Maryland Bar Bulletin
Publications : Bar Bulletin : March 2007

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 Bar Bulletin Focus

Intellectual Property     

The Intellectual Property “Top 10”

Attorneys who welcome changes to intellectual property law were not disappointed last year, and 2007 is shaping up to be no different. There were dozens of decisions and at least one new law last year that had a profound impact on certain intellectual property rights and I.P. litigation, and several important issues may be resolved this year. This article summarizes what could be considered the "top 10" IP issues, in no particular order.

1. Trademark law. On October 6, 2006, President Bush signed the Trademark Dilution Revision Act of 2006 into law. This statute reduced the burden of proof in "dilution" cases to require only a showing of likelihood of dilution, thus overruling the Supreme Court's Moseley v. V Secret Catalogue, Inc. decision. However, it also eliminated "niche fame" cases – requiring that a famous mark be "widely recognized by the general consuming public of the United States as a designation of source of the goods or services of the mark's owner."

2. Patent injunctions. The U.S. Supreme Court issued a landmark opinion that reversed the existing Federal Circuit standard for issuing injunctions against patent infringers. In eBay v. MercExchange, the Supreme Court held that the traditional four-factor test for determining whether an injunction is appropriate (likelihood of success, irreparable injury, etc.) applies equally in patent infringement cases, and that there is no presumption that "courts will issue permanent injunctions against patent infringement absent exceptional circumstances" as the Federal Circuit had held.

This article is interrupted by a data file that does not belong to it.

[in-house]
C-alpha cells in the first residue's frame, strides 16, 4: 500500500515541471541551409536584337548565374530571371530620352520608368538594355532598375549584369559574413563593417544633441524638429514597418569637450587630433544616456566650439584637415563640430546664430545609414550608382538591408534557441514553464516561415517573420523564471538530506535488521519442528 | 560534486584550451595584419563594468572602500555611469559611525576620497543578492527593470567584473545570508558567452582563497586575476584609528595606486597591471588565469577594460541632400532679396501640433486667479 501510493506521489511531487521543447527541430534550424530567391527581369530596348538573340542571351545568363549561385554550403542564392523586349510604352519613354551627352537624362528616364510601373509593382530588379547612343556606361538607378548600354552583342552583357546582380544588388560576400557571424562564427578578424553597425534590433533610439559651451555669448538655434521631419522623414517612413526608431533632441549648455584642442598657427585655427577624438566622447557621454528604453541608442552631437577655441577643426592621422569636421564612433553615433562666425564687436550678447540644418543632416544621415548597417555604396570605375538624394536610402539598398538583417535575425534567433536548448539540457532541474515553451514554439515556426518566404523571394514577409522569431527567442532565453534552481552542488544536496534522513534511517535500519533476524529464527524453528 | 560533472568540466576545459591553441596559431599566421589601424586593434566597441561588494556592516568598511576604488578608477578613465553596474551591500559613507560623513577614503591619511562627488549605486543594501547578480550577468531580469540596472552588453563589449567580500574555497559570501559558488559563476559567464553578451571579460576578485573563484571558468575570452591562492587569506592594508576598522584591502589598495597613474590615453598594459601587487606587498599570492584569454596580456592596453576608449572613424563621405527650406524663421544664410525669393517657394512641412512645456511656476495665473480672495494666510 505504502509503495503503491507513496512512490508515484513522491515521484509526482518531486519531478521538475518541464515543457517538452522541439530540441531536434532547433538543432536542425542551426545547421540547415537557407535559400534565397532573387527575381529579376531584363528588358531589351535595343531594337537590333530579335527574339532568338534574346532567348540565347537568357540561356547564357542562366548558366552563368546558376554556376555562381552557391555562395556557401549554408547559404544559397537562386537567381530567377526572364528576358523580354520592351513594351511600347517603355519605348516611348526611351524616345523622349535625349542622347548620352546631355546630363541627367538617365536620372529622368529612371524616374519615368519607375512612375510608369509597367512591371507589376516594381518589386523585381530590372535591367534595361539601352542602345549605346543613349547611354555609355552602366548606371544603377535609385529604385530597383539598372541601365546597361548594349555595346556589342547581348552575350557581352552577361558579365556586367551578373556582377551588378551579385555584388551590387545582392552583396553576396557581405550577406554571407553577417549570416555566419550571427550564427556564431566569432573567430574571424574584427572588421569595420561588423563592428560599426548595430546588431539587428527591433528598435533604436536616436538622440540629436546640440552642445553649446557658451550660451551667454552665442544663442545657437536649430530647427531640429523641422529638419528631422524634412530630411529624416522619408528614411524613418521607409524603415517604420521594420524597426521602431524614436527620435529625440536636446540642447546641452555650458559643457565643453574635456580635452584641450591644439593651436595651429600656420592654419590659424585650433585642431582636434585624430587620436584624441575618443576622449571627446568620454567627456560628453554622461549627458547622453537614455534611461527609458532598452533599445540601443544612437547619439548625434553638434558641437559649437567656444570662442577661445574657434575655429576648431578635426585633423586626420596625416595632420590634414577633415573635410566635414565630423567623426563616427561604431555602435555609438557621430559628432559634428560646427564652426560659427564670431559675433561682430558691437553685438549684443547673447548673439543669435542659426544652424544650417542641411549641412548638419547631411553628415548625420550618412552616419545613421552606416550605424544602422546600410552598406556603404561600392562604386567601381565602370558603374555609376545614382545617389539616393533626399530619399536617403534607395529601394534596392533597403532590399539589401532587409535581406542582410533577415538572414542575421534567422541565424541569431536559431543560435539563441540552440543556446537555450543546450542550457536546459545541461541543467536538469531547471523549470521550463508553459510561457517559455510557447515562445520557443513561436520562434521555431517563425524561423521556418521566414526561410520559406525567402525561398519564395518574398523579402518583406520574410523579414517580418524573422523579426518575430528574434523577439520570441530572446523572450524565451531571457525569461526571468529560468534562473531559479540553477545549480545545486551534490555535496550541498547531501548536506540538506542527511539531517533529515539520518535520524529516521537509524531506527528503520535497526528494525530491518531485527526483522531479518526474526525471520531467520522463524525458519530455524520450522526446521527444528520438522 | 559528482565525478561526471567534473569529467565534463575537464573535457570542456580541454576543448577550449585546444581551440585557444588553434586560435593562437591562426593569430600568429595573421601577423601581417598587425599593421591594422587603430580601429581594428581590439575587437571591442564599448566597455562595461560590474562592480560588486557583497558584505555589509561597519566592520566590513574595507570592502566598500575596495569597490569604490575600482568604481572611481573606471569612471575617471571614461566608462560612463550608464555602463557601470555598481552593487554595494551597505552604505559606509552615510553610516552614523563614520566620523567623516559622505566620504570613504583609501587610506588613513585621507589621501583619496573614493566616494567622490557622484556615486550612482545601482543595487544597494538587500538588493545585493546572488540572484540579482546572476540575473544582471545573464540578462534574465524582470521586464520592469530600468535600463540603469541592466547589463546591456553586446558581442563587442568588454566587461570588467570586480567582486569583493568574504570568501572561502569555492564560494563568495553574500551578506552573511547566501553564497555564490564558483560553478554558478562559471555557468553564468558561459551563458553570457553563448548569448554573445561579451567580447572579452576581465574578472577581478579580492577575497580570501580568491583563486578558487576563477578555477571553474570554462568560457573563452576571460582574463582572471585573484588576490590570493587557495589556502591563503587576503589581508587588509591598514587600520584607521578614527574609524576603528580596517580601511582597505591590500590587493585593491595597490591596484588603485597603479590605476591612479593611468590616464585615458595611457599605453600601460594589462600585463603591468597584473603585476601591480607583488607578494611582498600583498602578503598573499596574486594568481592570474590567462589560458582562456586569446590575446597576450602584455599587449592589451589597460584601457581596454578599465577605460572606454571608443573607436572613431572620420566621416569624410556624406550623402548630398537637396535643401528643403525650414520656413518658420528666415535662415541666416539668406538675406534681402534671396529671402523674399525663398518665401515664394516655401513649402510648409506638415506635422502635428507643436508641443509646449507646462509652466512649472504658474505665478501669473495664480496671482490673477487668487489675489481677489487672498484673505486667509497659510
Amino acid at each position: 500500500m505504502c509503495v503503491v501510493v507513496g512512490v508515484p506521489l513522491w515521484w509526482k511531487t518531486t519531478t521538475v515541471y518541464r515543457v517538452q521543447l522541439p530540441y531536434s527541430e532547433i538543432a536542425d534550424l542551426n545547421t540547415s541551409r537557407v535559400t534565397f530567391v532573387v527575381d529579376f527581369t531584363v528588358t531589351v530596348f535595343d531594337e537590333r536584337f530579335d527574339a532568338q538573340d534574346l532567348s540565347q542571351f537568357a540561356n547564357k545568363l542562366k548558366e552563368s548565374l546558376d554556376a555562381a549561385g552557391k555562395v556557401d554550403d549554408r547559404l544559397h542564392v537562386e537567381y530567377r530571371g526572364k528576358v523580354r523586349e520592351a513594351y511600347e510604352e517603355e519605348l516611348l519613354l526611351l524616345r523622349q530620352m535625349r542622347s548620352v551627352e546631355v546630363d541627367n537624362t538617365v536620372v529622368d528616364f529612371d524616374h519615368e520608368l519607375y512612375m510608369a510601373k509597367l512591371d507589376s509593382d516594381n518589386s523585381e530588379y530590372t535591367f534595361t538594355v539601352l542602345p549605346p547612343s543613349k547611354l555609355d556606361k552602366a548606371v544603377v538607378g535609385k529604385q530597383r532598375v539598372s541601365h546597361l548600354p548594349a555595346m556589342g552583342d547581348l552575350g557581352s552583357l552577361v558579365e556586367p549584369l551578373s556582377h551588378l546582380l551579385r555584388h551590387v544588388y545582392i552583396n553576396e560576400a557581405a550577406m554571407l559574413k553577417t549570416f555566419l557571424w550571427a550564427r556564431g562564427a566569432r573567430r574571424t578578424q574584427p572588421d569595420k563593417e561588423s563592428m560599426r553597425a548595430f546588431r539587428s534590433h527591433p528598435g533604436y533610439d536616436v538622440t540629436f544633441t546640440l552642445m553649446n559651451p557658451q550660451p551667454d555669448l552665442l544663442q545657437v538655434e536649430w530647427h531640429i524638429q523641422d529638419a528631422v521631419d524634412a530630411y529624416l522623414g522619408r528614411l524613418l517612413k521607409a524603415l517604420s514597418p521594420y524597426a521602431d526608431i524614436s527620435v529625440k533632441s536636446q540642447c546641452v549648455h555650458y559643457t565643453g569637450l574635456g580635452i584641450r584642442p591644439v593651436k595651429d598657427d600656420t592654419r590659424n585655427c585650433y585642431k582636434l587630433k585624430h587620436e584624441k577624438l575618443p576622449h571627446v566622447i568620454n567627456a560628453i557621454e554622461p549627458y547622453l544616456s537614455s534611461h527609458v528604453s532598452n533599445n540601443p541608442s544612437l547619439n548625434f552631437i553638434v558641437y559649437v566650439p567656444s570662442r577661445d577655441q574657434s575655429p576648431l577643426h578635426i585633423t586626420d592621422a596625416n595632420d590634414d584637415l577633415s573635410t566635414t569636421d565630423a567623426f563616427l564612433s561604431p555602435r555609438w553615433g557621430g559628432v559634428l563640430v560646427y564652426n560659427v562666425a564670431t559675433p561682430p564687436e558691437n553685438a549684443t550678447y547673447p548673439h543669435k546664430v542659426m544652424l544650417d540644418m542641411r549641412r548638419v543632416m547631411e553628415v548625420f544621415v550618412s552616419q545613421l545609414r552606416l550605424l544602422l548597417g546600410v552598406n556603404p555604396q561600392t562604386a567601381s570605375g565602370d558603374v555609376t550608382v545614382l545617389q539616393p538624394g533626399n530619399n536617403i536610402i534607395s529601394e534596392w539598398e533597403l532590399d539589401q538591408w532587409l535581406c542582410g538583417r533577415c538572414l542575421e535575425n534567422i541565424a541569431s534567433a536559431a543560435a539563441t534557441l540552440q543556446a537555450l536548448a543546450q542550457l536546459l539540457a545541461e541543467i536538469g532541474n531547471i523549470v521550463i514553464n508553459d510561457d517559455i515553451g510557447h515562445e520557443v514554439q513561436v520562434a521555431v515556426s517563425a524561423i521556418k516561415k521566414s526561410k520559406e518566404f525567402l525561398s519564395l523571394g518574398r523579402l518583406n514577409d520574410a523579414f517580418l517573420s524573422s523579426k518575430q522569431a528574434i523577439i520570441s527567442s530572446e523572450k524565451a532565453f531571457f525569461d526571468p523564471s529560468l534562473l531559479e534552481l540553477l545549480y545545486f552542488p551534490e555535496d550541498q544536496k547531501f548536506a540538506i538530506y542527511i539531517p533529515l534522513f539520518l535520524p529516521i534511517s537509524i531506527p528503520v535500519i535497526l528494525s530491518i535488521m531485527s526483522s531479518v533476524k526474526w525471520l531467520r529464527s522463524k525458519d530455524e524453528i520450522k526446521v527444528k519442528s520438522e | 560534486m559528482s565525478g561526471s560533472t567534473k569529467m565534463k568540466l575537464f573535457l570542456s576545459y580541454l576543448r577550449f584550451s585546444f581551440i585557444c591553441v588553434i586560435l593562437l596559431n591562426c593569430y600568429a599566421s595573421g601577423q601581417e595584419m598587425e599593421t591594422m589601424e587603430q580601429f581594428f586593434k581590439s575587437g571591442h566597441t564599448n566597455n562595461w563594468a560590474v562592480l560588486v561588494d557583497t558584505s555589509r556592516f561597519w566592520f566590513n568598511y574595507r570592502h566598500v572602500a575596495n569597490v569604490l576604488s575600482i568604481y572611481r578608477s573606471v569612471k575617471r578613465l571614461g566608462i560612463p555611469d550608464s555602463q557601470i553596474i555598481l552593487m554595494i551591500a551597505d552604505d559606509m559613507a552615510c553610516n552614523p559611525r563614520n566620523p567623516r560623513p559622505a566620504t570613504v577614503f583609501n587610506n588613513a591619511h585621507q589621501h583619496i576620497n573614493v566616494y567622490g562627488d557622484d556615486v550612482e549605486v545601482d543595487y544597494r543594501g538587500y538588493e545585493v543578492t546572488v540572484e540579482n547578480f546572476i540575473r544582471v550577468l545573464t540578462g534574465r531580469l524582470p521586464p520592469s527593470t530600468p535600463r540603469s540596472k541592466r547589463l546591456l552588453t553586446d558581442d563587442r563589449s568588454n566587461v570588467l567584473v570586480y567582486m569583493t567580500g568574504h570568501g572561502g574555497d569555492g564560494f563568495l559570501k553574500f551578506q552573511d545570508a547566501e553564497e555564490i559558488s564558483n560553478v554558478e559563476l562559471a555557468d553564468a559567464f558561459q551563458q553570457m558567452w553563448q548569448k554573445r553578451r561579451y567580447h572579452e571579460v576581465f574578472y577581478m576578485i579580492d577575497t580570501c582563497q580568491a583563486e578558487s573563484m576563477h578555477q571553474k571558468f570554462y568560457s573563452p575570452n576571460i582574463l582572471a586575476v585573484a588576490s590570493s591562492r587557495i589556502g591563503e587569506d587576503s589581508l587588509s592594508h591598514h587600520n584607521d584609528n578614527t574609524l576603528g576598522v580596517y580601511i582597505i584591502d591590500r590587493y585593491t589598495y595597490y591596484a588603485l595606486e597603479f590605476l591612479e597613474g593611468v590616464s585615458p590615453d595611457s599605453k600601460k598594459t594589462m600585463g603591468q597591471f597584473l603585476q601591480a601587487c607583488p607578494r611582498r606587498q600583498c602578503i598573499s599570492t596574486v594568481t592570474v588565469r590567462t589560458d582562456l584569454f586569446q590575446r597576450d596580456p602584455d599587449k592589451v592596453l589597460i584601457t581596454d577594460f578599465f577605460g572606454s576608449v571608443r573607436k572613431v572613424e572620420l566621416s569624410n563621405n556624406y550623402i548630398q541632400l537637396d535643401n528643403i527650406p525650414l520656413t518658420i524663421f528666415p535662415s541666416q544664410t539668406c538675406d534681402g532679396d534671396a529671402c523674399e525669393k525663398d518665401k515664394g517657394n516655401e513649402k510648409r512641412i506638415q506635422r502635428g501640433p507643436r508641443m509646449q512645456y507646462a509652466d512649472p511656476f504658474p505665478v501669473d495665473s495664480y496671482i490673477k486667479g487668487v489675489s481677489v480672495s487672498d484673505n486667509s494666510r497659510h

3. Patent obviousness. The Supreme Court is expected to issue a decision this year in a case that either will uphold or change the definition of obviousness previously used by U.S. courts. Last year, the Supreme Court heard oral arguments in KSR International v. Teleflex, which involves Teleflex's patent that claims a combination of two well-known features for controlling gas pedals. The Federal Circuit held that the combination was not obvious because there was no clear and convincing evidence of any suggestion or motivation in the prior art to combine the two known features. KSR argues that the Federal Circuit standard makes it too difficult to prove that a claimed invention is obvious.

4. Fraud on the PTO in trademark cases. The string of cases addressing fraud on the PTO in trademark cases continued in Standard Knitting, Ltd. v. Toyota Jidosha Kabushiki Kaisha, TTAB. There, the TTAB canceled several trademark registrations because the registrant misrepresented actual use of the marks in connection with the goods; the registrant was also precluded from curing the defect by post-registration amendment.

5. Patent licenses. The Supreme Court held that it is not necessary for a patent licensee to breach the terms of a patent license as a prerequisite to bringing suit challenging the validity of the patent, in Medimmune v. Genentech. Thus, an actual case or controversy exists even when a patent licensee has not breached its license agreement.